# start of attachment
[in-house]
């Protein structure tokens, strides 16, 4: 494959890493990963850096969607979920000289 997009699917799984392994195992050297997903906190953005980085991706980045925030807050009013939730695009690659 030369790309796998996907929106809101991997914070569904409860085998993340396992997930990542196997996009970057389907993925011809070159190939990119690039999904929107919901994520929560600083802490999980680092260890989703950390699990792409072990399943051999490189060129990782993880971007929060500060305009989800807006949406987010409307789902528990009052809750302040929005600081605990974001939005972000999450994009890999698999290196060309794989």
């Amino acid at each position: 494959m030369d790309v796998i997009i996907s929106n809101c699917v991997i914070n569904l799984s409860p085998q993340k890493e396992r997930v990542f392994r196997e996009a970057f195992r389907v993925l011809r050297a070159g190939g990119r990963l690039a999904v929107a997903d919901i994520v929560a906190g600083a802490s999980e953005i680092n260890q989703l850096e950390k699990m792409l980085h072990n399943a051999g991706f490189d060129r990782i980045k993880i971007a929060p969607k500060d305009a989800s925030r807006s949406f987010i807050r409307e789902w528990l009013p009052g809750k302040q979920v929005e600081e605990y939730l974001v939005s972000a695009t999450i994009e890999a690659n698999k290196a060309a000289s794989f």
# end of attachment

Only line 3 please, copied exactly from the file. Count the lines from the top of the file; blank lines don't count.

């Amino acid at each position: 494959m030369d790309v796998i997009i996907s929106n809101c699917v991997i914070n569904l799984s409860p085998q993340k890493e396992r997930v990542f392994r196997e996009a970057f195992r389907v993925l011809r050297a070159g190939g990119r990963l690039a999904v929107a997903d919901i994520v929560a906190g600083a802490s999980e953005i680092n260890q989703l850096e950390k699990m792409l980085h072990n399943a051999g991706f490189d060129r990782i980045k993880i971007a929060p969607k500060d305009a989800s925030r807006s949406f987010i807050r409307e789902w528990l009013p009052g809750k302040q979920v929005e600081e605990y939730l974001v939005s972000a695009t999450i994009e890999a690659n698999k290196a060309a000289s794989f």